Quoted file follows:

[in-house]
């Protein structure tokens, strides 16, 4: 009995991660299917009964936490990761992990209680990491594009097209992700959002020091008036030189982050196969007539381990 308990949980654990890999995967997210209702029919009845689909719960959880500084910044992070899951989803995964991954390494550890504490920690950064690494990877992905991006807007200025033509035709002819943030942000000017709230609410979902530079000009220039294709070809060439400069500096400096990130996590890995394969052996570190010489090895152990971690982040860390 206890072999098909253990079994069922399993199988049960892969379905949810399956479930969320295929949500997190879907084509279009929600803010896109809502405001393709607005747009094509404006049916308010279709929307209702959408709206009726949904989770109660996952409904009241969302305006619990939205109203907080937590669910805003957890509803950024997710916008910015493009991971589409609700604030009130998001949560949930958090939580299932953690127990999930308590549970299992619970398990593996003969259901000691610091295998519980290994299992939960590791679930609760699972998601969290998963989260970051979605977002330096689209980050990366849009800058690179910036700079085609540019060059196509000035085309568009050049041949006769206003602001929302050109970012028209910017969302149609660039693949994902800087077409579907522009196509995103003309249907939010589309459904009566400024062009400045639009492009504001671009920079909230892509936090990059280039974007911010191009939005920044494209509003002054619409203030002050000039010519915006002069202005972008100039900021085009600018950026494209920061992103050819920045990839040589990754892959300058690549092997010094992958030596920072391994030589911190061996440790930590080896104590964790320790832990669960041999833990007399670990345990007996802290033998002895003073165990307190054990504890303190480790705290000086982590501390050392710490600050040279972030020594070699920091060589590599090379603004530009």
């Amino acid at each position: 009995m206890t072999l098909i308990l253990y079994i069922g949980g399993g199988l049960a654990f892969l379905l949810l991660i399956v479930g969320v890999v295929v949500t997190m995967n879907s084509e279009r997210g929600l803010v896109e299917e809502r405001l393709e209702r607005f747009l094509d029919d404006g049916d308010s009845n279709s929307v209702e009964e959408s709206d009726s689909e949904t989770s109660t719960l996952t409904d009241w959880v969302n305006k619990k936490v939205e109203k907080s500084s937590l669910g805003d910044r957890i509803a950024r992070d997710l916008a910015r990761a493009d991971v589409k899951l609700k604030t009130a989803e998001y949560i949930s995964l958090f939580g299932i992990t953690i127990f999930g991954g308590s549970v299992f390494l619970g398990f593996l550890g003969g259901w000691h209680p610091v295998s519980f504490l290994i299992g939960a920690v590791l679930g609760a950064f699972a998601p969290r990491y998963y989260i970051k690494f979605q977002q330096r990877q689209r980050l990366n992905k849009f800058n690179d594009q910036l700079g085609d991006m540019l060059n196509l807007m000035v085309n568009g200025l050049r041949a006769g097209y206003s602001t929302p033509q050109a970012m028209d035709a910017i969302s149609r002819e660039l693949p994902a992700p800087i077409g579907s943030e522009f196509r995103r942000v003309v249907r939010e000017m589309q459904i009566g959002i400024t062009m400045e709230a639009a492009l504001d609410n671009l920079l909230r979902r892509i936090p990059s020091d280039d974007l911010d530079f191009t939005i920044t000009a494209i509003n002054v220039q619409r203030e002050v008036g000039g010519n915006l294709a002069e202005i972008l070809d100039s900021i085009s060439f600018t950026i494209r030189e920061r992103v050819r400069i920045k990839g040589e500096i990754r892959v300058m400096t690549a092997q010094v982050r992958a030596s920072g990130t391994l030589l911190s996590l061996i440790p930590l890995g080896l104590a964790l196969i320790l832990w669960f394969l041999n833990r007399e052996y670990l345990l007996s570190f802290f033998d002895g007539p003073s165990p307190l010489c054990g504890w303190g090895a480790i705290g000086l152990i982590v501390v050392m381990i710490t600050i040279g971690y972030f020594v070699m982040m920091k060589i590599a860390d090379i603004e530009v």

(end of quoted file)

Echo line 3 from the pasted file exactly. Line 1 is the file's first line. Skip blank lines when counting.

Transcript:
């Amino acid at each position: 009995m206890t072999l098909i308990l253990y079994i069922g949980g399993g199988l049960a654990f892969l379905l949810l991660i399956v479930g969320v890999v295929v949500t997190m995967n879907s084509e279009r997210g929600l803010v896109e299917e809502r405001l393709e209702r607005f747009l094509d029919d404006g049916d308010s009845n279709s929307v209702e009964e959408s709206d009726s689909e949904t989770s109660t719960l996952t409904d009241w959880v969302n305006k619990k936490v939205e109203k907080s500084s937590l669910g805003d910044r957890i509803a950024r992070d997710l916008a910015r990761a493009d991971v589409k899951l609700k604030t009130a989803e998001y949560i949930s995964l958090f939580g299932i992990t953690i127990f999930g991954g308590s549970v299992f390494l619970g398990f593996l550890g003969g259901w000691h209680p610091v295998s519980f504490l290994i299992g939960a920690v590791l679930g609760a950064f699972a998601p969290r990491y998963y989260i970051k690494f979605q977002q330096r990877q689209r980050l990366n992905k849009f800058n690179d594009q910036l700079g085609d991006m540019l060059n196509l807007m000035v085309n568009g200025l050049r041949a006769g097209y206003s602001t929302p033509q050109a970012m028209d035709a910017i969302s149609r002819e660039l693949p994902a992700p800087i077409g579907s943030e522009f196509r995103r942000v003309v249907r939010e000017m589309q459904i009566g959002i400024t062009m400045e709230a639009a492009l504001d609410n671009l920079l909230r979902r892509i936090p990059s020091d280039d974007l911010d530079f191009t939005i920044t000009a494209i509003n002054v220039q619409r203030e002050v008036g000039g010519n915006l294709a002069e202005i972008l070809d100039s900021i085009s060439f600018t950026i494209r030189e920061r992103v050819r400069i920045k990839g040589e500096i990754r892959v300058m400096t690549a092997q010094v982050r992958a030596s920072g990130t391994l030589l911190s996590l061996i440790p930590l890995g080896l104590a964790l196969i320790l832990w669960f394969l041999n833990r007399e052996y670990l345990l007996s570190f802290f033998d002895g007539p003073s165990p307190l010489c054990g504890w303190g090895a480790i705290g000086l152990i982590v501390v050392m381990i710490t600050i040279g971690y972030f020594v070699m982040m920091k060589i590599a860390d090379i603004e530009v």